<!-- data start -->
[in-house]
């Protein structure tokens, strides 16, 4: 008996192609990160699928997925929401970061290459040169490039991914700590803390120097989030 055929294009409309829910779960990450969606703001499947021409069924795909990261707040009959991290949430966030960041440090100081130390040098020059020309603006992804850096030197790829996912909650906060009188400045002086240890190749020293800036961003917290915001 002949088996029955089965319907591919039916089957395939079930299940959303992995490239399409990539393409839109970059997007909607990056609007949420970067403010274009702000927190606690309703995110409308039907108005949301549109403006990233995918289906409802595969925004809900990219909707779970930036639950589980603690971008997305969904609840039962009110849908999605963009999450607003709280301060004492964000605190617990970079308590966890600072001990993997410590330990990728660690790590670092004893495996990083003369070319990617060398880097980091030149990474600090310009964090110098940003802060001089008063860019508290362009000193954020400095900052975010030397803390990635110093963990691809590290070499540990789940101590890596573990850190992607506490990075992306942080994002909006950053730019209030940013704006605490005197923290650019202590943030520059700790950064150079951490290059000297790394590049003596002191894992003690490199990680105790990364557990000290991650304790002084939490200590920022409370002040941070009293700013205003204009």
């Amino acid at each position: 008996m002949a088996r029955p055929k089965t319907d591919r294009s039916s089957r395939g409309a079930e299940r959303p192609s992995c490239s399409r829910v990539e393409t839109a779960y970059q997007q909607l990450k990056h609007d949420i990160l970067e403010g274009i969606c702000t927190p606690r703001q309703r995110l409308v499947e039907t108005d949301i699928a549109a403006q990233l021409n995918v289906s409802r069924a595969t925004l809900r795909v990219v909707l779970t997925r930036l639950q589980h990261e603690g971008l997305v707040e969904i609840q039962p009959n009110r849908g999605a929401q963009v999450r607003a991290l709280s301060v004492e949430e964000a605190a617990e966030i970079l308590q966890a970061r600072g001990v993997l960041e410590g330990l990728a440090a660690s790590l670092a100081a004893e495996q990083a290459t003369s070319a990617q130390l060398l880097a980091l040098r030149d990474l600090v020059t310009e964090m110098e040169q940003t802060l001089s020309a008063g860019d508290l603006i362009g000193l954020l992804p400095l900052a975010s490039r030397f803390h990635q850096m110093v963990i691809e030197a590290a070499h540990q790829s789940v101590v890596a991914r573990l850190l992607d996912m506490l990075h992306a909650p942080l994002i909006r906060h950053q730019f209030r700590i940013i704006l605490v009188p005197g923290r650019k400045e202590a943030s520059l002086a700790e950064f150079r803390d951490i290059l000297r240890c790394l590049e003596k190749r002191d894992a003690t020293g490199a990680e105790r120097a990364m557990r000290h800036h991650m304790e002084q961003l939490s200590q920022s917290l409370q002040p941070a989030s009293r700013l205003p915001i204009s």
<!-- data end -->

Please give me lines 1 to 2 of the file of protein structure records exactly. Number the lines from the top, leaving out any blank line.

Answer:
[in-house]
């Protein structure tokens, strides 16, 4: 008996192609990160699928997925929401970061290459040169490039991914700590803390120097989030 055929294009409309829910779960990450969606703001499947021409069924795909990261707040009959991290949430966030960041440090100081130390040098020059020309603006992804850096030197790829996912909650906060009188400045002086240890190749020293800036961003917290915001 002949088996029955089965319907591919039916089957395939079930299940959303992995490239399409990539393409839109970059997007909607990056609007949420970067403010274009702000927190606690309703995110409308039907108005949301549109403006990233995918289906409802595969925004809900990219909707779970930036639950589980603690971008997305969904609840039962009110849908999605963009999450607003709280301060004492964000605190617990970079308590966890600072001990993997410590330990990728660690790590670092004893495996990083003369070319990617060398880097980091030149990474600090310009964090110098940003802060001089008063860019508290362009000193954020400095900052975010030397803390990635110093963990691809590290070499540990789940101590890596573990850190992607506490990075992306942080994002909006950053730019209030940013704006605490005197923290650019202590943030520059700790950064150079951490290059000297790394590049003596002191894992003690490199990680105790990364557990000290991650304790002084939490200590920022409370002040941070009293700013205003204009």